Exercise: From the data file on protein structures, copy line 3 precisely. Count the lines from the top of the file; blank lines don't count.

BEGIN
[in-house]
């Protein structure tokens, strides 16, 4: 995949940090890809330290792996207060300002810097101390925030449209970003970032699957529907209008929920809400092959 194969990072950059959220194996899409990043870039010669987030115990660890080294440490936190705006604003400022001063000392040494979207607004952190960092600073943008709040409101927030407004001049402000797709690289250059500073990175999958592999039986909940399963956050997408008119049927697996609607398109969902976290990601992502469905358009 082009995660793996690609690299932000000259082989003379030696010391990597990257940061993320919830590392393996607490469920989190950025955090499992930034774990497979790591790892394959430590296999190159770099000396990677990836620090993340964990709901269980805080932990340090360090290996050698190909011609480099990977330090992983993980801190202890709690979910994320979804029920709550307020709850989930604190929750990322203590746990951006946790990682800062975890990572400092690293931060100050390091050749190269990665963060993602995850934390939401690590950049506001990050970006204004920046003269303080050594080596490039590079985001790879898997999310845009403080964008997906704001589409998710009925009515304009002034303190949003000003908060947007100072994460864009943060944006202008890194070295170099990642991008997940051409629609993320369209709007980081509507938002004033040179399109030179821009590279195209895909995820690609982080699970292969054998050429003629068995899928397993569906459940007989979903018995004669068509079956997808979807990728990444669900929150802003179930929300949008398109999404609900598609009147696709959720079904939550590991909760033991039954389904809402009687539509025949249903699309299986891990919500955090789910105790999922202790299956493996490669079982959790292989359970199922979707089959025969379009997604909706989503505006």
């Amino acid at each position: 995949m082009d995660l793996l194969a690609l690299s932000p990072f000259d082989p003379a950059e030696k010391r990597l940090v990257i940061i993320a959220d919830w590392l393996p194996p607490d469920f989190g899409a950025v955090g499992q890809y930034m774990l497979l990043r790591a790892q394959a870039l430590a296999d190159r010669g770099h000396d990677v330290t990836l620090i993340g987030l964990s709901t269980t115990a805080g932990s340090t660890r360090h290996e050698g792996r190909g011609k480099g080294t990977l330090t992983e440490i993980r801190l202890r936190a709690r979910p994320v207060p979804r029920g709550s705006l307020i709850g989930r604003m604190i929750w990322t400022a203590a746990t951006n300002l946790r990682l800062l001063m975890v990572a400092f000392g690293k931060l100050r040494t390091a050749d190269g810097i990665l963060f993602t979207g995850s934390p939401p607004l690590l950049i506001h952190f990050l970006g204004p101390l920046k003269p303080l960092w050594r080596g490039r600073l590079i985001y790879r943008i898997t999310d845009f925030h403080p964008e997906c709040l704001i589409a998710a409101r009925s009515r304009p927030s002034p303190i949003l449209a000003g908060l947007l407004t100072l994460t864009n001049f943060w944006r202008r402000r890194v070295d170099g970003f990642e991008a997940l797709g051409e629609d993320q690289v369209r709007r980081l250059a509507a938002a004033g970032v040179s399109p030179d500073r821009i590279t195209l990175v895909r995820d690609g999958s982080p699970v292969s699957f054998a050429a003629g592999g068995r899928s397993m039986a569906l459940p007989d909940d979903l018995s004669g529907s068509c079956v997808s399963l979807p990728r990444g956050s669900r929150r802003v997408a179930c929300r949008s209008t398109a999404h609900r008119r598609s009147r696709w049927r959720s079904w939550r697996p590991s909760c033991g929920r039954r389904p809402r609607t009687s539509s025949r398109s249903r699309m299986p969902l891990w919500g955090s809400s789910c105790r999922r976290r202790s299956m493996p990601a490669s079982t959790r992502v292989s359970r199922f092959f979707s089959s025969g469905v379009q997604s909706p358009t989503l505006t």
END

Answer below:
């Amino acid at each position: 995949m082009d995660l793996l194969a690609l690299s932000p990072f000259d082989p003379a950059e030696k010391r990597l940090v990257i940061i993320a959220d919830w590392l393996p194996p607490d469920f989190g899409a950025v955090g499992q890809y930034m774990l497979l990043r790591a790892q394959a870039l430590a296999d190159r010669g770099h000396d990677v330290t990836l620090i993340g987030l964990s709901t269980t115990a805080g932990s340090t660890r360090h290996e050698g792996r190909g011609k480099g080294t990977l330090t992983e440490i993980r801190l202890r936190a709690r979910p994320v207060p979804r029920g709550s705006l307020i709850g989930r604003m604190i929750w990322t400022a203590a746990t951006n300002l946790r990682l800062l001063m975890v990572a400092f000392g690293k931060l100050r040494t390091a050749d190269g810097i990665l963060f993602t979207g995850s934390p939401p607004l690590l950049i506001h952190f990050l970006g204004p101390l920046k003269p303080l960092w050594r080596g490039r600073l590079i985001y790879r943008i898997t999310d845009f925030h403080p964008e997906c709040l704001i589409a998710a409101r009925s009515r304009p927030s002034p303190i949003l449209a000003g908060l947007l407004t100072l994460t864009n001049f943060w944006r202008r402000r890194v070295d170099g970003f990642e991008a997940l797709g051409e629609d993320q690289v369209r709007r980081l250059a509507a938002a004033g970032v040179s399109p030179d500073r821009i590279t195209l990175v895909r995820d690609g999958s982080p699970v292969s699957f054998a050429a003629g592999g068995r899928s397993m039986a569906l459940p007989d909940d979903l018995s004669g529907s068509c079956v997808s399963l979807p990728r990444g956050s669900r929150r802003v997408a179930c929300r949008s209008t398109a999404h609900r008119r598609s009147r696709w049927r959720s079904w939550r697996p590991s909760c033991g929920r039954r389904p809402r609607t009687s539509s025949r398109s249903r699309m299986p969902l891990w919500g955090s809400s789910c105790r999922r976290r202790s299956m493996p990601a490669s079982t959790r992502v292989s359970r199922f092959f979707s089959s025969g469905v379009q997604s909706p358009t989503l505006t």